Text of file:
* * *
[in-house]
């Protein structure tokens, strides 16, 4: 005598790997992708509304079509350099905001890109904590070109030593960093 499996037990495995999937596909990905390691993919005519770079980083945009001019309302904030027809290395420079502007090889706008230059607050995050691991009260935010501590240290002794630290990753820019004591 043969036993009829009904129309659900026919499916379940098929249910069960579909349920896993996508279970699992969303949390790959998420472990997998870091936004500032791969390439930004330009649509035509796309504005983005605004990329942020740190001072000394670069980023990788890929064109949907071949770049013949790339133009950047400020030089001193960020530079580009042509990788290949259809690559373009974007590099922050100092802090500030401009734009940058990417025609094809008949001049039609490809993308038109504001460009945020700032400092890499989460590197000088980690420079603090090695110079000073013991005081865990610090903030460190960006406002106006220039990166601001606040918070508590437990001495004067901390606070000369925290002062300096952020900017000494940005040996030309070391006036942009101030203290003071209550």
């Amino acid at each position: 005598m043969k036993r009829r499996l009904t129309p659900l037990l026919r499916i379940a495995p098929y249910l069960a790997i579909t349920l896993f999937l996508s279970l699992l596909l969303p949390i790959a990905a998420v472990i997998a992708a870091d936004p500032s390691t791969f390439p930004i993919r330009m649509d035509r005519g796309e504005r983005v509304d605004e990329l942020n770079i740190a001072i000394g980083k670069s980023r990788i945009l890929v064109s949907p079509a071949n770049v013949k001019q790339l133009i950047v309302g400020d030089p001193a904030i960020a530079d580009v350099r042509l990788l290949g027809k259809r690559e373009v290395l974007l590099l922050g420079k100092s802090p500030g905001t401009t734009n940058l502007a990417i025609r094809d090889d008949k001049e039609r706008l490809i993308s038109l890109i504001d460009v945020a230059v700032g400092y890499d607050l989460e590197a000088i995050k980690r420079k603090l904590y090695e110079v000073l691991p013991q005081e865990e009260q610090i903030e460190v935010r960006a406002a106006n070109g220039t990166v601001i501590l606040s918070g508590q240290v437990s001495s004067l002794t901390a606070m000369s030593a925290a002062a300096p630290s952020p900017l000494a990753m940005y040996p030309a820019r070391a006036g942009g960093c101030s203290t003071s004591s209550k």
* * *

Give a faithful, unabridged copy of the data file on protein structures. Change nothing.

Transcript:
[in-house]
């Protein structure tokens, strides 16, 4: 005598790997992708509304079509350099905001890109904590070109030593960093 499996037990495995999937596909990905390691993919005519770079980083945009001019309302904030027809290395420079502007090889706008230059607050995050691991009260935010501590240290002794630290990753820019004591 043969036993009829009904129309659900026919499916379940098929249910069960579909349920896993996508279970699992969303949390790959998420472990997998870091936004500032791969390439930004330009649509035509796309504005983005605004990329942020740190001072000394670069980023990788890929064109949907071949770049013949790339133009950047400020030089001193960020530079580009042509990788290949259809690559373009974007590099922050100092802090500030401009734009940058990417025609094809008949001049039609490809993308038109504001460009945020700032400092890499989460590197000088980690420079603090090695110079000073013991005081865990610090903030460190960006406002106006220039990166601001606040918070508590437990001495004067901390606070000369925290002062300096952020900017000494940005040996030309070391006036942009101030203290003071209550």
């Amino acid at each position: 005598m043969k036993r009829r499996l009904t129309p659900l037990l026919r499916i379940a495995p098929y249910l069960a790997i579909t349920l896993f999937l996508s279970l699992l596909l969303p949390i790959a990905a998420v472990i997998a992708a870091d936004p500032s390691t791969f390439p930004i993919r330009m649509d035509r005519g796309e504005r983005v509304d605004e990329l942020n770079i740190a001072i000394g980083k670069s980023r990788i945009l890929v064109s949907p079509a071949n770049v013949k001019q790339l133009i950047v309302g400020d030089p001193a904030i960020a530079d580009v350099r042509l990788l290949g027809k259809r690559e373009v290395l974007l590099l922050g420079k100092s802090p500030g905001t401009t734009n940058l502007a990417i025609r094809d090889d008949k001049e039609r706008l490809i993308s038109l890109i504001d460009v945020a230059v700032g400092y890499d607050l989460e590197a000088i995050k980690r420079k603090l904590y090695e110079v000073l691991p013991q005081e865990e009260q610090i903030e460190v935010r960006a406002a106006n070109g220039t990166v601001i501590l606040s918070g508590q240290v437990s001495s004067l002794t901390a606070m000369s030593a925290a002062a300096p630290s952020p900017l000494a990753m940005y040996p030309a820019r070391a006036g942009g960093c101030s203290t003071s004591s209550k």